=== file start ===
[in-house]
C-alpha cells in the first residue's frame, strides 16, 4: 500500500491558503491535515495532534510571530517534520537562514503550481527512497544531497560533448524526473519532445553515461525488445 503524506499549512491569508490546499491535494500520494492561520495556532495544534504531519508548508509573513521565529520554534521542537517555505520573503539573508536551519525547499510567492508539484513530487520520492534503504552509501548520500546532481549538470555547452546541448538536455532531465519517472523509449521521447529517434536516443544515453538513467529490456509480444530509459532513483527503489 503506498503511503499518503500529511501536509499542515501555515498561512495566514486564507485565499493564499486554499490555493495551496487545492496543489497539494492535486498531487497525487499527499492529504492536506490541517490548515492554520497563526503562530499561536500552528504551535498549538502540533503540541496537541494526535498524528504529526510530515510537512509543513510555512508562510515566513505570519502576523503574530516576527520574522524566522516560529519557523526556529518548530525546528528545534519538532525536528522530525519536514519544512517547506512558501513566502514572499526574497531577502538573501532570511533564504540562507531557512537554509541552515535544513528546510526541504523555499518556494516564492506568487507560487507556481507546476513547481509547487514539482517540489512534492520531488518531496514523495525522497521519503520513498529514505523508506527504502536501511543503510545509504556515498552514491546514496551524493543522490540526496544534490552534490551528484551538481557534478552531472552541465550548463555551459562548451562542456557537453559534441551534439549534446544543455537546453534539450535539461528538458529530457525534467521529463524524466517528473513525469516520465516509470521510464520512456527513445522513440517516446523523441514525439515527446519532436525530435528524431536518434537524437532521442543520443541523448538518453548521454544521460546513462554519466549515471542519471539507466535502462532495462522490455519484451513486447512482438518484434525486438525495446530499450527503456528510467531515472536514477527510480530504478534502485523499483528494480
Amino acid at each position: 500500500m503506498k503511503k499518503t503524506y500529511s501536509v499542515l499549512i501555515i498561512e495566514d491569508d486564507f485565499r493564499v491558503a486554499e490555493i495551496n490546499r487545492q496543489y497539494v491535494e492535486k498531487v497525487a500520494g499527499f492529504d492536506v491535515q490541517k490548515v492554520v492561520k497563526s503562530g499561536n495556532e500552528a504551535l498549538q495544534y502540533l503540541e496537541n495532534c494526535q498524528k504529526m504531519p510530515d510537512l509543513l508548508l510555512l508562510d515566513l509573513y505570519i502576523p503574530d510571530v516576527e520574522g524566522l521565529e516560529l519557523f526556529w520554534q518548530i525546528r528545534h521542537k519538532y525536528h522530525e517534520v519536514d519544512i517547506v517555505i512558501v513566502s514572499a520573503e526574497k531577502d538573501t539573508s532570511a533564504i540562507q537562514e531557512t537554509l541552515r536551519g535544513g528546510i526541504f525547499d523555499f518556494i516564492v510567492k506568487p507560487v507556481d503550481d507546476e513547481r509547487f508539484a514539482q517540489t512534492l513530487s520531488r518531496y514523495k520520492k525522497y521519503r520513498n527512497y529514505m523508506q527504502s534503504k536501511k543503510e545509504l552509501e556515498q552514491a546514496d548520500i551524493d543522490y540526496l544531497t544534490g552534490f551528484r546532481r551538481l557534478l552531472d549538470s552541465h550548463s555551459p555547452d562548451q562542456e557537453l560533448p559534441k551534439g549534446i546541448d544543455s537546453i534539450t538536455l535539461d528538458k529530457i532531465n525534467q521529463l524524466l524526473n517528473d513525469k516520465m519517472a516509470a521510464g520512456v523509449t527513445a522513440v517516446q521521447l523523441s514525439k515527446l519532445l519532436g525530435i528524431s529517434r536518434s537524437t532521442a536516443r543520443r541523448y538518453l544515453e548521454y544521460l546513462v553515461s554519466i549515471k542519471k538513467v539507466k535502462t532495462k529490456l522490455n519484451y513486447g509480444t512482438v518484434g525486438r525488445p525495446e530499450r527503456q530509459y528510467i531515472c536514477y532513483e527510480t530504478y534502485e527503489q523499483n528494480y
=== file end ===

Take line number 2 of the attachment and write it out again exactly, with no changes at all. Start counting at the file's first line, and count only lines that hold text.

C-alpha cells in the first residue's frame, strides 16, 4: 500500500491558503491535515495532534510571530517534520537562514503550481527512497544531497560533448524526473519532445553515461525488445 503524506499549512491569508490546499491535494500520494492561520495556532495544534504531519508548508509573513521565529520554534521542537517555505520573503539573508536551519525547499510567492508539484513530487520520492534503504552509501548520500546532481549538470555547452546541448538536455532531465519517472523509449521521447529517434536516443544515453538513467529490456509480444530509459532513483527503489 503506498503511503499518503500529511501536509499542515501555515498561512495566514486564507485565499493564499486554499490555493495551496487545492496543489497539494492535486498531487497525487499527499492529504492536506490541517490548515492554520497563526503562530499561536500552528504551535498549538502540533503540541496537541494526535498524528504529526510530515510537512509543513510555512508562510515566513505570519502576523503574530516576527520574522524566522516560529519557523526556529518548530525546528528545534519538532525536528522530525519536514519544512517547506512558501513566502514572499526574497531577502538573501532570511533564504540562507531557512537554509541552515535544513528546510526541504523555499518556494516564492506568487507560487507556481507546476513547481509547487514539482517540489512534492520531488518531496514523495525522497521519503520513498529514505523508506527504502536501511543503510545509504556515498552514491546514496551524493543522490540526496544534490552534490551528484551538481557534478552531472552541465550548463555551459562548451562542456557537453559534441551534439549534446544543455537546453534539450535539461528538458529530457525534467521529463524524466517528473513525469516520465516509470521510464520512456527513445522513440517516446523523441514525439515527446519532436525530435528524431536518434537524437532521442543520443541523448538518453548521454544521460546513462554519466549515471542519471539507466535502462532495462522490455519484451513486447512482438518484434525486438525495446530499450527503456528510467531515472536514477527510480530504478534502485523499483528494480